Oxygen Reduction Reaction Activity of Aluminum-Doped Hafnium Oxynitride in Acid Media

Thursday, 9 October 2014: 11:20
Sunrise, 2nd Floor, Star Ballroom 8 (Moon Palace Resort)
M. Chisaka (Depertment of Electronics and Information Technology, Hirosaki University) and H. Muramoto (Toyohashi University of Technology)
Among the non- platinum-group-metal catalysts for polymer electrolyte fuel cells (PEFCs), only oxide and oxynitride catalysts containing either group 4 or 5 metals have been found to be stable in acid media using inductively coupled plasma-atomic emission spectroscopy.1,2 The high stability motivated us to investigate the active sites for oxygen reduction reaction (ORR). To date, ORR-active sites either in the oxide or oxynitride catalysts have been acknowledged as anion defects.3,4 The charge neutrality of the defect-incorporated oxides is compensated by a decrease in the valence of the metal, which results in dissolution as the oxides are stable in acid media when the valence of either group 4 or 5 metals is the highest.5 The substitution of oxygen by an anion with larger valence (below 2–) such as nitrogen and metal by a cation with lower valence (below 4+ and 5+ for group 4 and 5 metals, respectively) are the possible routes to incorporate oxygen defects into oxides without decreasing the valence of either group 4 or 5 metal. The first route has been investigated by several groups, whereas the second one has not been reported so far for either group 4 or 5 metal oxide catalysts. In this study, we report the synthesis of aluminum-doped hafnium oxynitride catalysts supported on carbon black (Hf1-δAlδOxNy-C) and its ORR activity.

                   Hf1-δAlδOx-C catalysts were synthesized using a previously reported impregnation method for obtaining HfOx-C (denoted as IM-Cl23) with the modification of addition of powdered AlCl3·6H2O precursor into a dispersion.6 The δ was varied over the range of 0.03–0.3. Only Hf0.8Al0.2Ox-C catalysts which showed the maximum activity were doped with nitrogen by heating them at 1273 K for 6 h under flowing ammonia gas to obtain Hf0.8Al0.2OxNy-C. The catalyst morphologies, crystal structures, and surface chemical states were evaluated using field-emission transmission electron microscopy (FE-TEM), X-ray diffraction (XRD), and X-ray photoelectron spectroscopy (XPS). The ORR activities were evaluated by measuring rotating disk electrode (RDE) voltammograms in 0.1 mol dm–3 H2SO4 solution.

                   Figure 1 shows a FE-TEM image of Hf0.8Al0.2OxNy-C. The energy dispersive X-ray (EDX) spectra (not shown) revealed that the black particles contained both Hf and Al atoms whereas grey area contained only C atoms. The Hf0.8Al0.2OxNy particles’ size shown in Figure 1 were nanometer-order; however, it is noted that some particles aggregated into ~15 nm. All the Hf1-δAlδOxNy-C catalysts were synthesized using the impregnation method previously reported for the synthesis of Al-free HfOxNy-C catalysts in which the HfOxNy particle size was about a few nanometers,4 lower than that of Hf0.8Al0.2OxNy. The experimental differences between the previous4 and current studies are the ammonia-treatment conditions and presence of Al precursor. Because the former did not affect the particle size,2 the latter could be the source of size enhancement. XRD and XPS analyses confirmed that the trivalent-Al atoms were successfully doped into tetravalent-Hf sites in HfOx-C without lowering the Hf-valence, thereby yielding the cubic-HfO2 phase with oxygen defects. Both the content of the cubic phase and ORR activity showed a volcano type dependence on δ, with an optimum value of 0.2. Nonetheless, the N-doping into O-sites enhanced the activity further. The durability of Hf0.8Al0.2OxNy-C catalyst was investigated using an accelerated degradation protocol recommended by the U.S. Department of Energy.7 It showed high durability: a decay of only 50 mV at 1 mA cm–2 after the 20,000th potential cycling without significant changes in the chemical bonding states on their surfaces confirmed by XPS spectra obtained after the accelerated degradation tests.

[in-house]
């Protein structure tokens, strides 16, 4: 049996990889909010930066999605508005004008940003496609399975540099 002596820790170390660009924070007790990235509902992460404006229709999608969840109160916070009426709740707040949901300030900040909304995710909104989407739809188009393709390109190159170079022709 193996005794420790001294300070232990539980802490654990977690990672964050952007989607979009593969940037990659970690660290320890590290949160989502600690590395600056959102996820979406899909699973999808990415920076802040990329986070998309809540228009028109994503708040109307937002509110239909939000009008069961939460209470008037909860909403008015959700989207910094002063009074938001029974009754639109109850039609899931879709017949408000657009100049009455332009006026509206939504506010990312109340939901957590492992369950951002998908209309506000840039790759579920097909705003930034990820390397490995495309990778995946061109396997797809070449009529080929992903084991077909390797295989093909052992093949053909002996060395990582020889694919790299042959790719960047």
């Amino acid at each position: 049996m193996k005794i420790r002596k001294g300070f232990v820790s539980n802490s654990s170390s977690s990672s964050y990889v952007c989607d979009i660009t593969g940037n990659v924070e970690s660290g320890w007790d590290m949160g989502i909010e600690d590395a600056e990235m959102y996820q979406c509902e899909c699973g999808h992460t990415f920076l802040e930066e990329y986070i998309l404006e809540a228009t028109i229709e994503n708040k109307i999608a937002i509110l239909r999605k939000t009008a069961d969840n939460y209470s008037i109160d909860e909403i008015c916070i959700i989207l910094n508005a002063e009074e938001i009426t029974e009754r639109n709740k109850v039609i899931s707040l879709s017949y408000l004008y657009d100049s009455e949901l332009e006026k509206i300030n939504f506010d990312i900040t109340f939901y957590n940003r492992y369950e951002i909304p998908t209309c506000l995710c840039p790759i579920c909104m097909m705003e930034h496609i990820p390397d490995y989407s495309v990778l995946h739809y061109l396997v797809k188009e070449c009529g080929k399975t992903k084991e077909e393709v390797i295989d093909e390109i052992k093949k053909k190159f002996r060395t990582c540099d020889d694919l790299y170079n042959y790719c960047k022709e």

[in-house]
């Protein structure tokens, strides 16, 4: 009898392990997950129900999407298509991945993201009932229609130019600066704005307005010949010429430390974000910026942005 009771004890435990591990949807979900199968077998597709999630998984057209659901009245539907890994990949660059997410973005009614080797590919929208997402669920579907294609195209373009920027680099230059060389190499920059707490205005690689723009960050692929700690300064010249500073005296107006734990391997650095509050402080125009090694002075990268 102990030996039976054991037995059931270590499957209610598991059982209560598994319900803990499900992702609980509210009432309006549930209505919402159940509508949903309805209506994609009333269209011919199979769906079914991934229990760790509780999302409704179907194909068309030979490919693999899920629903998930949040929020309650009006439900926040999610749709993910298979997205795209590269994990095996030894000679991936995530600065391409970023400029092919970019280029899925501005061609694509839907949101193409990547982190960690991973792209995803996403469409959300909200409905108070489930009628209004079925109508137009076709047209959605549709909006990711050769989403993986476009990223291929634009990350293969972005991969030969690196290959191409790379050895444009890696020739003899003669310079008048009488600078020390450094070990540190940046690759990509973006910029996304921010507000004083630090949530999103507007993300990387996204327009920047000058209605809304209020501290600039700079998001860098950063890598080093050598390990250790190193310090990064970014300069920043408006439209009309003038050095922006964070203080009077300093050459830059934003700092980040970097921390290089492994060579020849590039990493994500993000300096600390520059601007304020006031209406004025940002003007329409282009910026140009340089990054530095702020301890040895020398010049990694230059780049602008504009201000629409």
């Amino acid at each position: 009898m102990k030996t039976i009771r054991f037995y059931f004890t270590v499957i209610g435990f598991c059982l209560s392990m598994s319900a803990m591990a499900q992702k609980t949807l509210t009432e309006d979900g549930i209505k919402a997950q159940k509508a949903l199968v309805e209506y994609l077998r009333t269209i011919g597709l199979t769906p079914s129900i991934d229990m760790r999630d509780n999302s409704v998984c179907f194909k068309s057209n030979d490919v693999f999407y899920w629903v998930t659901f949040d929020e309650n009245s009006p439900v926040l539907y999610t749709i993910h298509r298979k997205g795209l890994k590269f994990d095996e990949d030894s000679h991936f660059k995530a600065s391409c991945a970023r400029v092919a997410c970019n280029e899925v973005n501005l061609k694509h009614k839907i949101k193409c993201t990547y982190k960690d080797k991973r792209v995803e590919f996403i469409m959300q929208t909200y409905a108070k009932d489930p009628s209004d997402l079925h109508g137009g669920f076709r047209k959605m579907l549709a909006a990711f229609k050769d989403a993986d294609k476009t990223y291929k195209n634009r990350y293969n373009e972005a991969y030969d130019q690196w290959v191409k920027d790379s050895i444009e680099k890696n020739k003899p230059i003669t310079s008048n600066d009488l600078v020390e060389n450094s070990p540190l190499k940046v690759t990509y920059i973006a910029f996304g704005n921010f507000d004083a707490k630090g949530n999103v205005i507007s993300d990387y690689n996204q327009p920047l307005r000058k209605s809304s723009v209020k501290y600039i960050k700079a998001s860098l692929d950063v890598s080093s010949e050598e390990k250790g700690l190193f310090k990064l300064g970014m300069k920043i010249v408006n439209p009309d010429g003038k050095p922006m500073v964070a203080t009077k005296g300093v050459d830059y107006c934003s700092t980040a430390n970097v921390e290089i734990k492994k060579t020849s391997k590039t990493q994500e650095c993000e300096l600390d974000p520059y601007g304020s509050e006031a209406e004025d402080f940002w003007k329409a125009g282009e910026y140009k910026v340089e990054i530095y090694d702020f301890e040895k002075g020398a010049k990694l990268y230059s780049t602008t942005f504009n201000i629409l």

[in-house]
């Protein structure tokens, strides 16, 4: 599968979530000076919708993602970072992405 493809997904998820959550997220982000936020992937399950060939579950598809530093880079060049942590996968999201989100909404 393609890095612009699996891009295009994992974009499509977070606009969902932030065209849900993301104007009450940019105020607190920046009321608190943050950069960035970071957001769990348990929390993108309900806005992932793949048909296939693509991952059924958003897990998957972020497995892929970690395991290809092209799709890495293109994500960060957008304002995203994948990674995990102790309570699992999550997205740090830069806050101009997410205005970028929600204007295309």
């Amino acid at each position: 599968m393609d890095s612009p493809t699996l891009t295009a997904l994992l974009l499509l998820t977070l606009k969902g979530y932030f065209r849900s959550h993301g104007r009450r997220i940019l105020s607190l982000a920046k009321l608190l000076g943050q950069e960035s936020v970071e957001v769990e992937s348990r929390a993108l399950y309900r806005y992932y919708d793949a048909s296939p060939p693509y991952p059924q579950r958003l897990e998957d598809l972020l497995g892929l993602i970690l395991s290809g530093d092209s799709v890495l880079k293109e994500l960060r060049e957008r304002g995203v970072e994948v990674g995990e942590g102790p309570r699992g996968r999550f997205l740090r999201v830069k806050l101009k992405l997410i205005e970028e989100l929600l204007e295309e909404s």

1. A. Ishihara, Y. Ohgi, K. Matsuzawa, S. Mitsushima, and K. Ota, Electrochim. Acta, 55, 8005 (2010).
  2. M. Chisaka, T. Iijima, T. Yaguchi, Y. Sakurai, Electrochim. Acta, 56, 4581 (2011).
  3. H. Imai, M. Matsumoto, T. Miyazaki, S. Fujieda, A. Ishihara, M. Tamura and K. Ota, Appl. Phys. Lett., 96, 191905 (2010).
  4. M. Chisaka, Y. Suzuki, T. Iijima, and Y. Sakurai, J. Phys. Chem. C, 115, 20610 (2011).
  5. M. Pourbaix, Atlas of Electrochemical Equilibra in Aqueous Solutions, Pergamon Press, Oxford, 1966.
  6. M. Chisaka and H. Muramoto, ChemElectroChem, in press. doi: 10.1002/celc.201300271
  7. U.S. DoE, Testing Oxygen Reduction Reaction Activity with the Rotating Disc Electrode Technique, https://www1.eere.energy.gov/hydrogenandfuelcells/webinars.html


This work was partially supported by a research grant from the Kurata Memorial Hitachi Science and Technology Foundation; Grant-in-Aid for Young Scientists (B), 23760185, from the Japanese Ministry of Education, Culture, Sports, Science and Technology; Adaptable and Seamless Technology Transfer Program through target-driven R&D, AS242Z00224L, from the Japan Science and Technology Agency; a research grant from the Kao Foundation for Arts and Sciences, Japan.